For this edition of Small Biz Chats, I’m chatting with Lindsay of White Oak Creative. She is a stellar designer and developer who builds beautiful brand identities, offers pre-made blog themes, and does custom web work. Plus, her blog and site are full of awesome resources for bloggers and creative entrepreneurs that you should definitely check out! Read what insights she has to share with us today:

What is your business, and why did you start it? White Oak Creative is a boutique design studio and online shop specializing in branding and resources for creative entrepreneurs, content creators, and lifestyle publishers.

 

What were you doing before you launched your business? Before I launched my business, I taught Special Education for 4 years, and then I found a job as an account executive at an advertising agency. During the time of teaching and at the ad agency, I taught myself how to design and code. My undergrad degree is in Visual Anthropology and Art History, so I wanted my career switch to get me back to what I studied in college.

WOC_2

 

How did you find your first paying clients/customers, and what really helped you to grow your business? My first clients were friends, family, and people familiar with my own blog. When I started out, I did not have a huge online presence. However, I was able to make a sustainable income based off of referrals. It seemed like each project led to two or three new referrals. I’m incredibly grateful for my initial clients (mainly for their patience), but also for their role in helping my business grow.

 

WOC_1

 

What tools are most important to help you stay organized and on task? I really love to schedule things and build a bank up! I like to set aside buckets of time to really work on a project, and scheduling helps free up that time. I really love CoSchedule for social media scheduling, Tailwind (specifically for Pinterest), and Dropbox for sending files and organizing files. I just recently started using 17Hats to streamline my workflow and lead process. So far, I’ve been pretty happy with it!

 

WOC_3

 

What aspect of your business is your absolute favorite thing that you do? I love the challenge. Each project is full of problems that need to be resolved. The client has a brand and a purpose, and figuring out what brand identity best conveys that to a potential customer/reader is huge. I love that I work with a variety of clients because it allows me to grow with each project and understand different target audiences.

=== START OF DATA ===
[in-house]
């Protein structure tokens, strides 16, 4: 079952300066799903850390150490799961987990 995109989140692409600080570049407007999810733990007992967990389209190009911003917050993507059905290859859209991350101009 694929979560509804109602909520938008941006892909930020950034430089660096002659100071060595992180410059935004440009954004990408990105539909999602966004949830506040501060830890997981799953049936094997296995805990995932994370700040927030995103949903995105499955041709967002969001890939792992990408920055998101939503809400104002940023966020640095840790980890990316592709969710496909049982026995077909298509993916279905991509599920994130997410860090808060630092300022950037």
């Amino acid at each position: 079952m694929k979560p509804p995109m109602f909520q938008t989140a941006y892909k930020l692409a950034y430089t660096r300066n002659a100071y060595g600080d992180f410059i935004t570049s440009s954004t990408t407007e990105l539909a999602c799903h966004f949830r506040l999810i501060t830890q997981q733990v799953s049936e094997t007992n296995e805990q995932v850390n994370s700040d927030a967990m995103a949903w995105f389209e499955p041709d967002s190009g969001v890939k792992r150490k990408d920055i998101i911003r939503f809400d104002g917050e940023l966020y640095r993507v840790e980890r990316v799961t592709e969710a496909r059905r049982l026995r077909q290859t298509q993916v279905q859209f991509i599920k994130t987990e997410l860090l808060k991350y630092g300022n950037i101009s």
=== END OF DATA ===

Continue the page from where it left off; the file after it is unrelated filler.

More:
What do you think is the biggest challenge that creative small business owners face today? How can we handle it? In my opinion, the biggest challenge that creative business owners face is the market (at least in my field). So many people are self-taught (myself included), but just because I’m self-taught does not mean I’m a worse designer and programmer than someone who went to school for it, and vice versa. A lot of my clients have been burned my previous designers in the past; they often tell me how easy it is to work with me compared to their past experience. I know what makes my work good, but someone not familiar in the field might not (aka your potential client). You can’t explain to every potential client what good design is and why quality code is important; it took me years to study that! However, you can let your work speak for itself, and you can try to build an honest tribe of existing customers and clients who speak highly of your work.

 

Small Biz Chats with White Oak Creative | Dotted Design

 

What one piece of advice would you give to someone wanting to launch his/her own business? Talk your idea out with experts in the field, whether it is a mastermind group or friends. Occasionally, I run into a situation where a potential client has an idea, but they have not thought through A thru Y of the process. Z is the design step! Sometimes, in steps B or C, the idea is significantly flawed. That’s why it is important to collaborate and work with others (mentors) to help you prepare for your business launch. Once you launch, it is so difficult to make changes, especially from a time perspective.